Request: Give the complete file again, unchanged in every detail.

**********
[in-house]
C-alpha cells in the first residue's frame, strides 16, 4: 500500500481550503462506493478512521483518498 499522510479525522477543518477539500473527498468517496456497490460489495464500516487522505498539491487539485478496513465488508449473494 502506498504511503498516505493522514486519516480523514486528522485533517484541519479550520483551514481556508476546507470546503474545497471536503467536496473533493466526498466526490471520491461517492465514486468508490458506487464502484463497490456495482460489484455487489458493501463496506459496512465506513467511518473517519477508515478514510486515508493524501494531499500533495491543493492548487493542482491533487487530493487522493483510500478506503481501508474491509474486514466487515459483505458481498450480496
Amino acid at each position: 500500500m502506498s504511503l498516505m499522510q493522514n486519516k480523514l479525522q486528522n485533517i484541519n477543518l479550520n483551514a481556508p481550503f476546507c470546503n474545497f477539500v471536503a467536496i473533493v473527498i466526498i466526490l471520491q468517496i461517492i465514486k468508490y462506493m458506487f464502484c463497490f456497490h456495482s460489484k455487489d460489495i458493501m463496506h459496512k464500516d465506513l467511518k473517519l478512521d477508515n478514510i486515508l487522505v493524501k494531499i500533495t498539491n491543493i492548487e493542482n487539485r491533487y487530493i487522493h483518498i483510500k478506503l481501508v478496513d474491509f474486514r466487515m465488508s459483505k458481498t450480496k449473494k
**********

[in-house]
C-alpha cells in the first residue's frame, strides 16, 4: 500500500481550503462506493478512521483518498 499522510479525522477543518477539500473527498468517496456497490460489495464500516487522505498539491487539485478496513465488508449473494 502506498504511503498516505493522514486519516480523514486528522485533517484541519479550520483551514481556508476546507470546503474545497471536503467536496473533493466526498466526490471520491461517492465514486468508490458506487464502484463497490456495482460489484455487489458493501463496506459496512465506513467511518473517519477508515478514510486515508493524501494531499500533495491543493492548487493542482491533487487530493487522493483510500478506503481501508474491509474486514466487515459483505458481498450480496
Amino acid at each position: 500500500m502506498s504511503l498516505m499522510q493522514n486519516k480523514l479525522q486528522n485533517i484541519n477543518l479550520n483551514a481556508p481550503f476546507c470546503n474545497f477539500v471536503a467536496i473533493v473527498i466526498i466526490l471520491q468517496i461517492i465514486k468508490y462506493m458506487f464502484c463497490f456497490h456495482s460489484k455487489d460489495i458493501m463496506h459496512k464500516d465506513l467511518k473517519l478512521d477508515n478514510i486515508l487522505v493524501k494531499i500533495t498539491n491543493i492548487e493542482n487539485r491533487y487530493i487522493h483518498i483510500k478506503l481501508v478496513d474491509f474486514r466487515m465488508s459483505k458481498t450480496k449473494k